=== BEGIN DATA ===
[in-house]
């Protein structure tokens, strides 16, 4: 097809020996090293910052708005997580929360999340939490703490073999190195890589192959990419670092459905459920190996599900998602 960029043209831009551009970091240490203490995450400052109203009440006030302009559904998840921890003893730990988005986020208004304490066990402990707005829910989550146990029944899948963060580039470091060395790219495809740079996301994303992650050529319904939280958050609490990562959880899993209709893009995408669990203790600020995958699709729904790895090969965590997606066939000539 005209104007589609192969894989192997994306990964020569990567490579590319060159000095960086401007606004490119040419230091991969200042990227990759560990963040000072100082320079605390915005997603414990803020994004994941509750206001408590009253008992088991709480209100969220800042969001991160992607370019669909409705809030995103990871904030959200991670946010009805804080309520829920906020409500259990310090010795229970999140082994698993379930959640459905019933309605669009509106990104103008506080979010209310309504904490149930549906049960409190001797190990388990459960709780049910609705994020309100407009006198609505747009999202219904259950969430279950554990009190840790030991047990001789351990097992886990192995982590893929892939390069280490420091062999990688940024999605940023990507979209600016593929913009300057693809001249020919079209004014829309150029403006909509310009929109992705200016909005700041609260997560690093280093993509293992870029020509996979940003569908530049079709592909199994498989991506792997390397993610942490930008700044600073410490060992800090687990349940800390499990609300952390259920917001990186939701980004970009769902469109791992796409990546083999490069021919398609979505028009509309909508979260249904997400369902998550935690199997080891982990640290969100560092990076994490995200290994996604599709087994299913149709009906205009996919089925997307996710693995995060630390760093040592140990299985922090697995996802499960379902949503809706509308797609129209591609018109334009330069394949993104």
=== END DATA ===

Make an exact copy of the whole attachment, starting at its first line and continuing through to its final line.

[in-house]
């Protein structure tokens, strides 16, 4: 097809020996090293910052708005997580929360999340939490703490073999190195890589192959990419670092459905459920190996599900998602 960029043209831009551009970091240490203490995450400052109203009440006030302009559904998840921890003893730990988005986020208004304490066990402990707005829910989550146990029944899948963060580039470091060395790219495809740079996301994303992650050529319904939280958050609490990562959880899993209709893009995408669990203790600020995958699709729904790895090969965590997606066939000539 005209104007589609192969894989192997994306990964020569990567490579590319060159000095960086401007606004490119040419230091991969200042990227990759560990963040000072100082320079605390915005997603414990803020994004994941509750206001408590009253008992088991709480209100969220800042969001991160992607370019669909409705809030995103990871904030959200991670946010009805804080309520829920906020409500259990310090010795229970999140082994698993379930959640459905019933309605669009509106990104103008506080979010209310309504904490149930549906049960409190001797190990388990459960709780049910609705994020309100407009006198609505747009999202219904259950969430279950554990009190840790030991047990001789351990097992886990192995982590893929892939390069280490420091062999990688940024999605940023990507979209600016593929913009300057693809001249020919079209004014829309150029403006909509310009929109992705200016909005700041609260997560690093280093993509293992870029020509996979940003569908530049079709592909199994498989991506792997390397993610942490930008700044600073410490060992800090687990349940800390499990609300952390259920917001990186939701980004970009769902469109791992796409990546083999490069021919398609979505028009509309909508979260249904997400369902998550935690199997080891982990640290969100560092990076994490995200290994996604599709087994299913149709009906205009996919089925997307996710693995995060630390760093040592140990299985922090697995996802499960379902949503809706509308797609129209591609018109334009330069394949993104």